“After four years spending over £50 million in taxpayer’s money and the deaths of over 40,000 badgers, the government has never been able to demonstrate any conclusive evidence that the policy is working or that it ever will,” says Dominic Dyer, CEO of the Badger Trust. “The latest statement from Farming Minister George Eustice  relies entirely on one piece of research  which clearly states that there is ‘no association between culling and TB incidence for Somerset, or for either of the buffer areas for the first 2 years since culling began. A weak association was observed in Gloucestershire’. The paper then goes on to state unequivocally that ‘it would be unwise to use these findings to develop generalisable inferences about the effectiveness of the policy at present.'”
“This piece of research is simply a statistical modelling exercise using carefully chosen assumptions to create an impression that the culls are working whilst directly admitting that the raw data says nothing of the sort,’ continues Dominic Dyer. “The rest of the government’s analysis and reporting  relies heavily on caveats and words such as ’should’ and ‘could’ instead of ‘will’ and ‘does’. The truth is that for the last five years the government and pro-cull lobby have presented us with a continuous stream of false justifications, cherry picked data and anecdote masquerading as scientific fact, all in the absence of any conclusive improvement in levels of bovine TB.”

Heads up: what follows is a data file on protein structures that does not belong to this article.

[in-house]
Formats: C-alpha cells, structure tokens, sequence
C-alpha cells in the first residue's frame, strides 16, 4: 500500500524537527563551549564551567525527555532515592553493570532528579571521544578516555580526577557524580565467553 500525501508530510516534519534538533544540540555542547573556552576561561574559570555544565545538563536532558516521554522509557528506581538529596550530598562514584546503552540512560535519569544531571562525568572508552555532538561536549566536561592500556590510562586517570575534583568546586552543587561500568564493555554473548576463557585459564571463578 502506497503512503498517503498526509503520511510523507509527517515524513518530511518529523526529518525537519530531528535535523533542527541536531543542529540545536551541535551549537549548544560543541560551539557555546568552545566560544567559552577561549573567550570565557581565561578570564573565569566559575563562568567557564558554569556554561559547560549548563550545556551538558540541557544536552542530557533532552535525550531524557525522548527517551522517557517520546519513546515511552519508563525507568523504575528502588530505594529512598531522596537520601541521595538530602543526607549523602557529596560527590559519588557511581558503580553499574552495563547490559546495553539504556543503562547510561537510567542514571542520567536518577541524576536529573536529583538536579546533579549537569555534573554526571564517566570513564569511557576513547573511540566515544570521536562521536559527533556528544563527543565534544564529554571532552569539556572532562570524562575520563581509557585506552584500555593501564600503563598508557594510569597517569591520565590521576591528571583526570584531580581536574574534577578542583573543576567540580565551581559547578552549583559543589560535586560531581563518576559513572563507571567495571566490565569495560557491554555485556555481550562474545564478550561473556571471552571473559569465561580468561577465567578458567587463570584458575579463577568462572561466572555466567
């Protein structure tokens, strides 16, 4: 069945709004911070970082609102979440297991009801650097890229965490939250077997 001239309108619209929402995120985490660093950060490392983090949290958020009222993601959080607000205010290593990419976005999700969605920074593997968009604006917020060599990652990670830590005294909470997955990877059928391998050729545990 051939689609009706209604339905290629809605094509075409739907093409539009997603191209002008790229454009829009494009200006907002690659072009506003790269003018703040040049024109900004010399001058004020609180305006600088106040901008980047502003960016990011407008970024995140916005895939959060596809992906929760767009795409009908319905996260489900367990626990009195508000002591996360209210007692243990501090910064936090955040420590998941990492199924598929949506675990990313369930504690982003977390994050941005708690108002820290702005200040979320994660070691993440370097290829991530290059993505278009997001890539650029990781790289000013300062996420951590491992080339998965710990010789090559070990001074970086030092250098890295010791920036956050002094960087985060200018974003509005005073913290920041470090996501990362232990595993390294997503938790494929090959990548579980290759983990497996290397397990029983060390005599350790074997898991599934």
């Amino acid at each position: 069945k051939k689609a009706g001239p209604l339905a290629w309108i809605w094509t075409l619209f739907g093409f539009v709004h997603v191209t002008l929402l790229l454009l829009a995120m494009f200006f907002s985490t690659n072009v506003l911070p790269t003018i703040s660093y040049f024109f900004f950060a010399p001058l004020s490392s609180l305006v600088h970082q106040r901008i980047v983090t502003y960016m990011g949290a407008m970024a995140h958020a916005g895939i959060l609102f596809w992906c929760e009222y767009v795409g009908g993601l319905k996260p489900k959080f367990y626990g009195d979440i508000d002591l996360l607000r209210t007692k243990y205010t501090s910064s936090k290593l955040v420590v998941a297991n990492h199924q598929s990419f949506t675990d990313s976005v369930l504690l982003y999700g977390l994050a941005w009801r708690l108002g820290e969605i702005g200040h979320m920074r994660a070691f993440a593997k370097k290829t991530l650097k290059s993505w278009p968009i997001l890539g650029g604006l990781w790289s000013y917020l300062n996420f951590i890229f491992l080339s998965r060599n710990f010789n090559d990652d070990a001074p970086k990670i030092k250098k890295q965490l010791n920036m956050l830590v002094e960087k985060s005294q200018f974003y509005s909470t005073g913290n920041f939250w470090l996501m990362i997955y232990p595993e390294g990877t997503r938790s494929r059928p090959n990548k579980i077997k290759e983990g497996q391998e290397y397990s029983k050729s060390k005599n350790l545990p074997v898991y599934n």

“The vast majority of badgers killed have been free of the disease,” continues Dominic Dyer, “very few were ever tested and for those that were the government refused to release any figures showing how many had TB. The whole process is not just cruel and inhumane, it is completely indiscriminate. It doesn’t take much imagination to realise that culling healthy badgers is never going to help farmers rid their herds of this disease. There has, in any case, never been any conclusive scientific proof of how or to what extent badgers can pass on TB to cattle in the first place.”